He appealed to the State Court of Appeals and even to the United
States Supreme Court but didn't prevail. The case languished. Mr.
Tankleff started losing his hair; his youth was gone.
Then a miracle happened. Jay Salpeter, a retired New York police
homicide detective, was hired by Mr. Tankleff's lawyers to investigate
the case. Mr. Salpeter obtained a written statement from a career
criminal, Glenn Harris, that he had driven his longtime crime partner,
Joseph Creedon, and an acquaintance Peter Kent to the Tankleff
house that night. Mr. Salpeter also discovered that another witness
had already come forward to say that Mr. Creedon had said he was
involved in the Tankleff murders. This witness, along with Mr.
Tankleff and Mr. Harris, passed polygraph examinations, and others
substantiated their accounts.
Mr. Tankleff's lawyers shared this new information with the Suffolk
County district attorney, Thomas J. Spota. When Mr. Spota did not
investigate, they filed a motion seeking an evidentiary hearing
in county court.
When Judge Braslow began to hear evidence in open court, it seemed
that there would be a quick end to the matter. But the district
attorney refused to grant Mr. Harris, the getaway driver, any immunity
from prosecution for his testimony. As a result, Mr. Harris declined
to testify. The judge also refused to grant immunity and even forbade
Mr. Tankleff's lawyer Bruce A. Barket to speak with Mr. Harris.
But instead of simply hinging its case upon Mr. Harris's testimony,
the Tankleff defense team has unleashed a cascade of new evidence,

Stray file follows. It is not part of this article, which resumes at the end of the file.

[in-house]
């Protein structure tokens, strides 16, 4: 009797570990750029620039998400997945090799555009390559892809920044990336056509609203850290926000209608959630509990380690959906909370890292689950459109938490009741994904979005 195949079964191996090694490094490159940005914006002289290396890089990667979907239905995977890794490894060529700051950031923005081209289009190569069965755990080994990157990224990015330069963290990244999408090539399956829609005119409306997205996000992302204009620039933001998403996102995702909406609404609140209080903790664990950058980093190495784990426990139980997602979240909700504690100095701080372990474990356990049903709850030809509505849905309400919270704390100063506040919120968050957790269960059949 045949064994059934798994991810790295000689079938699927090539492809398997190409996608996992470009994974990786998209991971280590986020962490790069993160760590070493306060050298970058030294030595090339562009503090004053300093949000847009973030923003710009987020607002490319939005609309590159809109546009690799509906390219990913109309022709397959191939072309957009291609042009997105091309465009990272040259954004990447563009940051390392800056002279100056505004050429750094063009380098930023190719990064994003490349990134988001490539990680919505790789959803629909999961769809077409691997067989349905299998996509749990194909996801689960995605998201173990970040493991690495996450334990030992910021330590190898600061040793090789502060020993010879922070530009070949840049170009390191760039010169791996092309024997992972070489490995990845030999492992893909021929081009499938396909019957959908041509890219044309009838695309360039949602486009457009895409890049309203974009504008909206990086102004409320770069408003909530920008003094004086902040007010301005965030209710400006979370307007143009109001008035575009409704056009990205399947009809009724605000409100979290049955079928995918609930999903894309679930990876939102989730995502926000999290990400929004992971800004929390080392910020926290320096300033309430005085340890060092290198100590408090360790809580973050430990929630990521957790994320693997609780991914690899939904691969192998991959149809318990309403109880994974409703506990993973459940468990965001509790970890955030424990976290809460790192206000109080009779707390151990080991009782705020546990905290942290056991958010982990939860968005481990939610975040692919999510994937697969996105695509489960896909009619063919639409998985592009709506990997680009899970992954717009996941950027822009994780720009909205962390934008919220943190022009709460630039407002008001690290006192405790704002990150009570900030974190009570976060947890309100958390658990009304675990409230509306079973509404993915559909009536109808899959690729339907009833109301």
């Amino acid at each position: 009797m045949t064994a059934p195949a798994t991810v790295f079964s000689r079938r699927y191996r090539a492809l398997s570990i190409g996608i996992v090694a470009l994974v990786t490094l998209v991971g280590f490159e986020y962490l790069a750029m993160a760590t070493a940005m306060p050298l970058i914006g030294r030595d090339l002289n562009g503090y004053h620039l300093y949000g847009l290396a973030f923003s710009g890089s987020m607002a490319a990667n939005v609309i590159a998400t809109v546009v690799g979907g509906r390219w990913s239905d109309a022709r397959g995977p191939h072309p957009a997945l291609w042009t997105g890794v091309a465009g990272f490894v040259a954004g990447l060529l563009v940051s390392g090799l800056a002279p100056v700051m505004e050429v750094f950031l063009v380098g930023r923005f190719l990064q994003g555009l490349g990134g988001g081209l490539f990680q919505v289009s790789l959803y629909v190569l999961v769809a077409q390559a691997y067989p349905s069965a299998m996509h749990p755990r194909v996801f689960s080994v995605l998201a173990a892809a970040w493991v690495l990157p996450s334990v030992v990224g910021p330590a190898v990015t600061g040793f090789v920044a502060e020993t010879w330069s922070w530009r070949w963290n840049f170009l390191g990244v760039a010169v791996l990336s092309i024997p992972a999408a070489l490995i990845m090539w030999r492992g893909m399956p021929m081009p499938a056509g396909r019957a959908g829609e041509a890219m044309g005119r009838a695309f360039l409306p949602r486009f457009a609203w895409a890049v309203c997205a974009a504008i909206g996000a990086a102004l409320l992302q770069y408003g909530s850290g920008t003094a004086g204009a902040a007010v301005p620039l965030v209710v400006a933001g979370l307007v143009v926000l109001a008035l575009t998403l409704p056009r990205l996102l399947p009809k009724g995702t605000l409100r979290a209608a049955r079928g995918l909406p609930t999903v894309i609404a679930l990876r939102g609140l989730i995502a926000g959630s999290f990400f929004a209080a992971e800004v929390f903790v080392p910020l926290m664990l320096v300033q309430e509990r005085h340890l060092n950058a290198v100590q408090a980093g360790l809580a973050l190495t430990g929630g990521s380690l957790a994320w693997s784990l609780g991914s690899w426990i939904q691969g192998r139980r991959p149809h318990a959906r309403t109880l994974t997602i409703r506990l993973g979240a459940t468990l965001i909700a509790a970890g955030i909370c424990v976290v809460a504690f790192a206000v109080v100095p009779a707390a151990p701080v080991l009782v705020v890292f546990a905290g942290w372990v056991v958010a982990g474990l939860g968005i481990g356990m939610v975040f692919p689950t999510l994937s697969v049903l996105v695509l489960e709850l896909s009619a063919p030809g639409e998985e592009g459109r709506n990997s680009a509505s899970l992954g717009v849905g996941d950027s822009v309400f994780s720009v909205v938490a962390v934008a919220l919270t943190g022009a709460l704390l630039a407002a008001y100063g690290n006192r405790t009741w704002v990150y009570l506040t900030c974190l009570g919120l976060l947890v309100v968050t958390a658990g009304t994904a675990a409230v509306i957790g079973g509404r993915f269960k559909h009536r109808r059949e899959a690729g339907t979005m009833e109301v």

none of it effectively rebutted or discredited by the prosecution.
Testimony from several witnesses has filled in more details about
the alleged murder plot and suggested a cover-up by the Suffolk
Mr. Creedon, Mr. Harris and Mr. Kent have denied carrying out
the Tankleff murders.
Witnesses and court records have established that Mr. Steuerman's
son, Todd, was associated with Mr. Creedon in drug trafficking.
Mr. Creedon has given sworn statements that Todd Steuerman shot
him after he refused to cut out Martin Tankleff's tongue for Jerard
Steuerman. Several witnesses have testified that the Steuermans'
bagel store was used for drug dealing. Todd Steuerman was arrested
and went to prison as a result of some of this activity, but his
criminal background was kept out of the original Tankleff trial.
Some of the most potent evidence presented has involved Mr. Spota
himself. Before he was elected district attorney as a Democrat
in 2001, Mr. Spota represented Mr. McCready, the detective who
obtained the Tankleff confession, both when he faced criminal charges
and when he was under state investigation for perjury. In the 1980's,
Mr. Spota also represented some police officers who were convicted
of drug offenses. After the latest hearings started, Mr. Spota
belatedly disclosed that his law firm had defended Todd Steuerman
when he was charged with dealing drugs out of his father's bagel
store. Yet Mr. Spota has repeatedly refused to recuse himself in
the case or to yield to a special prosecutor.
It's true that when someone tries to get his conviction reversed,
the burden is on the accused, not the prosecutor, to prove his
case. Nor is Mr. Spota under a legal obligation to help Mr. Tankleff
get a new trial. But trying to stonewall Mr. Tankleff's fight for
justice is no way to get at the truth. And no matter what Judge
Braslow decides about the future of Martin Tankleff, the questions
that have been raised about police interrogation practices and
Mr. Spota's ties to people involved in this case won't go away.
Scott Christianson, a former executive
assistant to the New York State director of criminal justice,
is the author of "Innocent:
Inside Wrongful Conviction Cases."